The relative frequency of subgroup I and II rotaviruses in black infants in South Africa

A. D. Steele*, J. J. Alexander

*Corresponding author for this work

Research output: Contribution to journalArticlepeer-review

44 Citations (Scopus)

Abstract

Between March 1983 and December 1986, a total of 1571 stool specimens were collected from black South African infants and young children with acute gastroenteritis, and tested for the presence of rotavirus. Monoclonal antibodies against the major inner capsid protein were used in an enzyme linked immunosorbent assay to determine the subgroup specificity of the rotavirus isolates. Subgroup II rotaviruses occurred more frequently than subgroup I isolates (74.4% vs 12.3%), while 13.3% could not be typed and may indicate the presence of a third subgroup. Two of the subgroup I isolates had a long RNA profile (ie, faster moving gene segment 11) typical of the subgroup II human rotaviruses, and a single subgroup II strain had a short RNA profile possibly indicating an in vivo rotavirus reassortant.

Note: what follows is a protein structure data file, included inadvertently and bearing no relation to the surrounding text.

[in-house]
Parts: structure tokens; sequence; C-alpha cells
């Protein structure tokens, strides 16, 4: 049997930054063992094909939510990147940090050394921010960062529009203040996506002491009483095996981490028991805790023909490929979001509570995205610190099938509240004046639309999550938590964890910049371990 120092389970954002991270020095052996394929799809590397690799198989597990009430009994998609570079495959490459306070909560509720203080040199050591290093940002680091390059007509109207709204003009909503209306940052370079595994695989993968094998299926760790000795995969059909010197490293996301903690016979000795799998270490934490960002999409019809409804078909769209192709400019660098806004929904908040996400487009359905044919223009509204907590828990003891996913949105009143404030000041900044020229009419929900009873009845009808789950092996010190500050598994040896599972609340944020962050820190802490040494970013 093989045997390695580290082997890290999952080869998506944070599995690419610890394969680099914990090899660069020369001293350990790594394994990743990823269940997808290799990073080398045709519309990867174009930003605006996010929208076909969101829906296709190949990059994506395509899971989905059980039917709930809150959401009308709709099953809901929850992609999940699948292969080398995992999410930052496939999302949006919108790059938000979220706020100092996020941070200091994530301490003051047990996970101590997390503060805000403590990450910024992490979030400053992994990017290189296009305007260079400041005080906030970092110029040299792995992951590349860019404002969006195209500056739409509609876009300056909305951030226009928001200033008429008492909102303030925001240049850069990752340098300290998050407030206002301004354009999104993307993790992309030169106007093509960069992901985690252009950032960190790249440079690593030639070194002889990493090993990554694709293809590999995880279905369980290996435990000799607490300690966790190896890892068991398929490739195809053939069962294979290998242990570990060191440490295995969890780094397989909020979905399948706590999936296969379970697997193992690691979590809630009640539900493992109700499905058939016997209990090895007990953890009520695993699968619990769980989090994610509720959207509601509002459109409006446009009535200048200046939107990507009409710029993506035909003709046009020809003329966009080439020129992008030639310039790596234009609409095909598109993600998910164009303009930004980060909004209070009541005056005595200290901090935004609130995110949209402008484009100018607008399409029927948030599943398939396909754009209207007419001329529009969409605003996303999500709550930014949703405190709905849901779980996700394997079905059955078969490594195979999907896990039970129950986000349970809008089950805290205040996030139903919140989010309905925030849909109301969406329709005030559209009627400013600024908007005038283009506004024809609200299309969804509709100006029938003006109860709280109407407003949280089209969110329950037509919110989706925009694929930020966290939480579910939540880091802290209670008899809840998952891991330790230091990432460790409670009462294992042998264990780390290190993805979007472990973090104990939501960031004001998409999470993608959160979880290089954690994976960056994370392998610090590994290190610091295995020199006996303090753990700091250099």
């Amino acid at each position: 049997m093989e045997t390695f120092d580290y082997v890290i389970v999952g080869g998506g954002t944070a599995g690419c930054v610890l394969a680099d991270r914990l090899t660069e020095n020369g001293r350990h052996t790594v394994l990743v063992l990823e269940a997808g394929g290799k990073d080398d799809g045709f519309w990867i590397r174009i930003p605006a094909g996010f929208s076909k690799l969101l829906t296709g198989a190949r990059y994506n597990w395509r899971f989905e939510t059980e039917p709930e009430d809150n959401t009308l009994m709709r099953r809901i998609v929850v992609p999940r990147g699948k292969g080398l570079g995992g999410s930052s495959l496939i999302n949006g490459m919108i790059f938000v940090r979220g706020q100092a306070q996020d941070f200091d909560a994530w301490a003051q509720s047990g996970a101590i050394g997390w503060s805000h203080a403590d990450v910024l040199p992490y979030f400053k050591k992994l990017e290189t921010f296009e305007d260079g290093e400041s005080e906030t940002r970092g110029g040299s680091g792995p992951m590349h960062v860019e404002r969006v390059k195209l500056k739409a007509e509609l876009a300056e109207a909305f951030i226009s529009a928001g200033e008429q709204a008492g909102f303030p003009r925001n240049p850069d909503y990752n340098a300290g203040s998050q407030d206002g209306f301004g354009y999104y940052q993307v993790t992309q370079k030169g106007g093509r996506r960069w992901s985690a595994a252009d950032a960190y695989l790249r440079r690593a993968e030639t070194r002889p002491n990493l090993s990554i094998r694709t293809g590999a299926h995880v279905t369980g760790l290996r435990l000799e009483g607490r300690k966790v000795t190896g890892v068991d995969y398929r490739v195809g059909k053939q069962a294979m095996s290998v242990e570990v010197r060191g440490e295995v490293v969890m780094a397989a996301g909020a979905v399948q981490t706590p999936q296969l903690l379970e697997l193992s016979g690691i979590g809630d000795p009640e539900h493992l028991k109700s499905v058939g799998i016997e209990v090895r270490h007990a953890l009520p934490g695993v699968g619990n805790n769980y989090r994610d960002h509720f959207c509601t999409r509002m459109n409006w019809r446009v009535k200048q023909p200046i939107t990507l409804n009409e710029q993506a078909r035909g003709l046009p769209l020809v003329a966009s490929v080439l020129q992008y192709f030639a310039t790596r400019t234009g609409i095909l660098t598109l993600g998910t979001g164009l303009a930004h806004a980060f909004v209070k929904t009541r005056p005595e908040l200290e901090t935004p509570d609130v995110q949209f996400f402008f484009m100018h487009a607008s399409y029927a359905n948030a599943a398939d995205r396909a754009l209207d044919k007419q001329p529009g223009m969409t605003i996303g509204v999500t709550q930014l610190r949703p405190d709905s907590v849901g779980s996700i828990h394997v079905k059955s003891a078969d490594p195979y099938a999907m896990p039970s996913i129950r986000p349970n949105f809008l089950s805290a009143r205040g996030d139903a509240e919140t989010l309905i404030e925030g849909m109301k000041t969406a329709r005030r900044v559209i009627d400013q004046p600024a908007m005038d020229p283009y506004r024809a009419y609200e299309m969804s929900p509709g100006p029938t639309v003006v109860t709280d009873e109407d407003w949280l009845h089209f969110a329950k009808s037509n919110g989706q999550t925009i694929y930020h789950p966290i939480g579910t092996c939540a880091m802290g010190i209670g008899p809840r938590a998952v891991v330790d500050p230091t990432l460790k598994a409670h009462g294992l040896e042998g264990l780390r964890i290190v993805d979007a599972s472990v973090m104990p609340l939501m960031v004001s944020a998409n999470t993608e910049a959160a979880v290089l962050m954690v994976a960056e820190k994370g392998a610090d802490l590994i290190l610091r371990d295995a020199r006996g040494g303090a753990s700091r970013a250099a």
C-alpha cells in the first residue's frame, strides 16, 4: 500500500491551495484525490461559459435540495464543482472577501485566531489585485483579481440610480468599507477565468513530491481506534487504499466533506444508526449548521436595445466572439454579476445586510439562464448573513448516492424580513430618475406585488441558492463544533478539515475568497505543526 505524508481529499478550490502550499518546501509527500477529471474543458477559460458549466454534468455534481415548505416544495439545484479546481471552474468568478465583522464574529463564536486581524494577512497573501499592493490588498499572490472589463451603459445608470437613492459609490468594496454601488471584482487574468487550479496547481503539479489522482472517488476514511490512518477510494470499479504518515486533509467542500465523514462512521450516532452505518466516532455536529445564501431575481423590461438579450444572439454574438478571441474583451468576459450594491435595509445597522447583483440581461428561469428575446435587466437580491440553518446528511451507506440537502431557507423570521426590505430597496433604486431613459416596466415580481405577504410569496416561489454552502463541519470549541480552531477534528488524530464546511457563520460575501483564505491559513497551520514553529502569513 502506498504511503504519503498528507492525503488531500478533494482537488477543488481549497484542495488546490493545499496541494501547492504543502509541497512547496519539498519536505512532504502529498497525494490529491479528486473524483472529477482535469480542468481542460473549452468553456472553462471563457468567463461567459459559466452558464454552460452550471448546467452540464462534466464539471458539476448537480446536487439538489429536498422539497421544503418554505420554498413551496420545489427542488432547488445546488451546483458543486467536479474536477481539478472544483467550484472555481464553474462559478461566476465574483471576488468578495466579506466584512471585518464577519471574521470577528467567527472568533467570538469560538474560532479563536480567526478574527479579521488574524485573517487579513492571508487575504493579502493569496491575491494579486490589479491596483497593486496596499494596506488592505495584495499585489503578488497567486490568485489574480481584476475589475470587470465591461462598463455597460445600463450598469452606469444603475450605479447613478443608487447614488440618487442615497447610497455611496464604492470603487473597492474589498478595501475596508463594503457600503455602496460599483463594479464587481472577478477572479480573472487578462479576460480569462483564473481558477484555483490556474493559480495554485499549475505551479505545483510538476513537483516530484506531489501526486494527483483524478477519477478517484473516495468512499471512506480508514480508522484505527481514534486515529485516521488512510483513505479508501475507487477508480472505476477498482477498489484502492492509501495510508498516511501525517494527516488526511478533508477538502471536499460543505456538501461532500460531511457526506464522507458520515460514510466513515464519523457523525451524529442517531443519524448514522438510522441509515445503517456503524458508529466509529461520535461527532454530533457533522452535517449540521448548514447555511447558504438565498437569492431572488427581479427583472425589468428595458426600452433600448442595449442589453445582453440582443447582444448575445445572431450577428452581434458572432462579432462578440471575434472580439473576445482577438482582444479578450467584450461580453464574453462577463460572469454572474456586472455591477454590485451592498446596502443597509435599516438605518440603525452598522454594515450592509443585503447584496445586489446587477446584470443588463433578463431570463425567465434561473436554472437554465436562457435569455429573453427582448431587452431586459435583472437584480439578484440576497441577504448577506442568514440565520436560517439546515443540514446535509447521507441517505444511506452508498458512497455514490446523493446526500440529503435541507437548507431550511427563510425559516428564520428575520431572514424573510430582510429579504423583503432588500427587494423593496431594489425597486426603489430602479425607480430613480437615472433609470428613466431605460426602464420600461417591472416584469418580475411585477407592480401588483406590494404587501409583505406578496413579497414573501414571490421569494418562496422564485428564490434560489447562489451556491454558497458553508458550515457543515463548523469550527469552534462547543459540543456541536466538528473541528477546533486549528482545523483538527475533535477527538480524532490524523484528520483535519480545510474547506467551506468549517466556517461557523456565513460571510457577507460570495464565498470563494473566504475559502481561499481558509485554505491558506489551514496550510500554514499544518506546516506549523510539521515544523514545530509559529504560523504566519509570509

Original languageEnglish
Pages (from-to)321-327
Number of pages7
JournalJournal of Medical Virology
Volume24
Issue number3
DOIs
Publication statusPublished - Mar 1988

Keywords

  • human rotavirus
  • monoclonal antibodies
  • subgroups

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